The economic argument is secondary. It's clear that we could get more out of the existing system without spending even one more euro. Tackling these potential savings – which would indeed amount to 30% of spending – would free up resources to build additional capabilities and increase operability. 

There are also additional productivity gains possible after the joint purchase of capabilities, for instance in maintenance and other functions. Do you have estimates of how much could be saved there by doing these things together?

The savings logic that applies to procurement also holds true for maintenance and all other lifecycle costs. Massive potential exists to reallocate resources to new capabilities, because 30-60% of a weapon system's lifecycle costs are due to maintenance. Globally, defense maintenance represents a roughly USD 200 billion market. In order to reduce maintenance cost the sequence is important. First are joint requirements among multiple European armed forces for a particular weapon system – leading to the procurement of identical products – as a prerequisite to realizing lifecycle costs savings. Without identical products, real maintenance cooperation just can’t happen on a broader scale. Therefore one needs to also be realistic about the timing of such benefits.

Overall the focus should shift a bit more from input – or how much we pay – to output – what we get for our money. Cost-effective maintenance is necessary, but from an objective point of view, ensuring the availability of major weapon platforms or getting them operational at all are much bigger challenges at the moment for almost any nation. Reducing complexity by having fewer systems with an inherently better learning curve would help, as would more sharing of best practices among nations.

New approaches and tools for managing availability are essential, too. These can include incentive structures in industry contracts: Do suppliers get paid for spare parts, or the actual availability of weapon systems? Users and the industry also need to apply more sophisticated analysis methods, like predictive maintenance, to optimize maintenance schedules.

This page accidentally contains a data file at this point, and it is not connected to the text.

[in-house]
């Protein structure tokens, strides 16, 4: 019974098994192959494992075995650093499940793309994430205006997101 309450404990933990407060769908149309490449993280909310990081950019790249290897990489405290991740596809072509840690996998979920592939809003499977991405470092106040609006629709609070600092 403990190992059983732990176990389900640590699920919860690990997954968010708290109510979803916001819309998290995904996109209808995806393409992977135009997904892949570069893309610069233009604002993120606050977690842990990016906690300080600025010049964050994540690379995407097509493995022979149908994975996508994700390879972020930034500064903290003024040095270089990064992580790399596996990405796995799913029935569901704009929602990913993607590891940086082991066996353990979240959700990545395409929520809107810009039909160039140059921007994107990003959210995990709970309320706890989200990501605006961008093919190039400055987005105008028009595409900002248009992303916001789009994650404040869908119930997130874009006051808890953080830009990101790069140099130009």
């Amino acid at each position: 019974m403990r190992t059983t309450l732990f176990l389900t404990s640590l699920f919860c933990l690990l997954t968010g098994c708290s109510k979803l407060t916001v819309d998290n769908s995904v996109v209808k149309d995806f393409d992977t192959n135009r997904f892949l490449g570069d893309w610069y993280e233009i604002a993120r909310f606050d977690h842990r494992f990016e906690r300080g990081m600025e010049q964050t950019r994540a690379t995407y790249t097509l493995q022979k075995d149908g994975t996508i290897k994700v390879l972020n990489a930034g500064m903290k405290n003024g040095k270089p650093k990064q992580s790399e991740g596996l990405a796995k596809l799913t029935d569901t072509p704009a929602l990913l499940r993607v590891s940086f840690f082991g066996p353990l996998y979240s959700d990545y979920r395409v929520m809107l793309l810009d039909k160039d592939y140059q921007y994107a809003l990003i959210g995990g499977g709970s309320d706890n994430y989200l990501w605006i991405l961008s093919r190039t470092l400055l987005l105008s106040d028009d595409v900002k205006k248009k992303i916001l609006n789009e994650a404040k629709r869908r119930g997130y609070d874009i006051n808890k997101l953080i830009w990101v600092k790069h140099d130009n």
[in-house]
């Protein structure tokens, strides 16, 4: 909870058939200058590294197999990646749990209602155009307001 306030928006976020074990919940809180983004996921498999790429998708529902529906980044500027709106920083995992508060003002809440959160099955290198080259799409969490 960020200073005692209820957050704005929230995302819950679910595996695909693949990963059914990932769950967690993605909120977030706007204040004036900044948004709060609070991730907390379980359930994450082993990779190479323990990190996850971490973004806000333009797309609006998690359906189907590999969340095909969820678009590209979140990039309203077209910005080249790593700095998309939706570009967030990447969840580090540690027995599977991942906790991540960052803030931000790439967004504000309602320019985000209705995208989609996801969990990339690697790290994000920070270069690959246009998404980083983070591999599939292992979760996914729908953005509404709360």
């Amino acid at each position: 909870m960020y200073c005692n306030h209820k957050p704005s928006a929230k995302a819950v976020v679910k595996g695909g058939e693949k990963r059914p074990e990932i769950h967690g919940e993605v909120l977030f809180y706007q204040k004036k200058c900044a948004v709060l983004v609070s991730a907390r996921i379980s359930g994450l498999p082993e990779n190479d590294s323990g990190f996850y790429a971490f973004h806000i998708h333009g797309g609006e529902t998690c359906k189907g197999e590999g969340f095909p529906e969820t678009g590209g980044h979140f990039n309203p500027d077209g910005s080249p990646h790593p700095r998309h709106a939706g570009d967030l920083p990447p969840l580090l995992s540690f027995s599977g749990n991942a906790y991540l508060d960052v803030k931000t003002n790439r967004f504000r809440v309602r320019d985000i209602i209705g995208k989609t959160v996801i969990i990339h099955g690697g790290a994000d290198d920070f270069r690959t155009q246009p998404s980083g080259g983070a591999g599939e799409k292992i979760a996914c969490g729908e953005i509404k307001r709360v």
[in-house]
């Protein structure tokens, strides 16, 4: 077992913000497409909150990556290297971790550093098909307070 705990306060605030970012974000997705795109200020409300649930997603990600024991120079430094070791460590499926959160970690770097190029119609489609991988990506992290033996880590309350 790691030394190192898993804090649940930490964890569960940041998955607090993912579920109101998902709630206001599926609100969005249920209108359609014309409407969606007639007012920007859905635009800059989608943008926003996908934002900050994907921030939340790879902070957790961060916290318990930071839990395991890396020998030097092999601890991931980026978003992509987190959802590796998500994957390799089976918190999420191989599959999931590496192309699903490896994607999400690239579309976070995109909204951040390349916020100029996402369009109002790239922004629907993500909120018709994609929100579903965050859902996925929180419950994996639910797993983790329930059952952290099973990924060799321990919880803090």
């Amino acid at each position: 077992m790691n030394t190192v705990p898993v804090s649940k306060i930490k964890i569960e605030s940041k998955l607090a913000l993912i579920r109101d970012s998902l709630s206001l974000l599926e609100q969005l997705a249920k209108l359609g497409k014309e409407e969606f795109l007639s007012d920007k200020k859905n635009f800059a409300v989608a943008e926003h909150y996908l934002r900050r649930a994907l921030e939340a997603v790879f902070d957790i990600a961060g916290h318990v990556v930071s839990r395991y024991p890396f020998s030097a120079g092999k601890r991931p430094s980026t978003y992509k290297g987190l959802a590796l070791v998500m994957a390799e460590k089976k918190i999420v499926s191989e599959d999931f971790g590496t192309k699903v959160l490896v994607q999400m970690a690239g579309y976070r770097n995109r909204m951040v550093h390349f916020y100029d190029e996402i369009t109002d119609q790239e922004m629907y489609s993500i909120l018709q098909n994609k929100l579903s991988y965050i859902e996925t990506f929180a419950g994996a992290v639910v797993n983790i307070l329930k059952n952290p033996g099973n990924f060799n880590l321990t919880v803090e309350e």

Despite the potential in productivity gains and cost-savings, member states still remain reluctant to engage in joint procurement, often for sovereignty’ reasons. How can this discrepancy be overcome?

In a world where a unilateral mission is an exception and joint European efforts are the "new normal," the question of whether joint procurement will impact nation states' sovereignty is the wrong one to ask. From the perspective of a German and European citizen, the biggest loss of "sovereignty" is the loss of capabilities that has occurred in the last several decades. Increasing our capabilities and the availability of our weapon systems thus needs to be a priority, and joint procurement and management are essential to do so. 

The questions we need to ask concern industrial policy and the appropriate share of work for national industries. Where do we focus industrial capacities in Europe, where are national monopolies necessary, and which areas should be opened up for European competition? How can  we structure a European defence industry that serves best our European needs? These are the questions that Europe's member states need to answer.

Looking forward, the discussion comes down to whether a single nation has the funding and expertise to develop the next weapon platforms on its own. Given the growing complexity of defence products and the industrial consolidation that has already taken place, the answer will increasingly be “no.”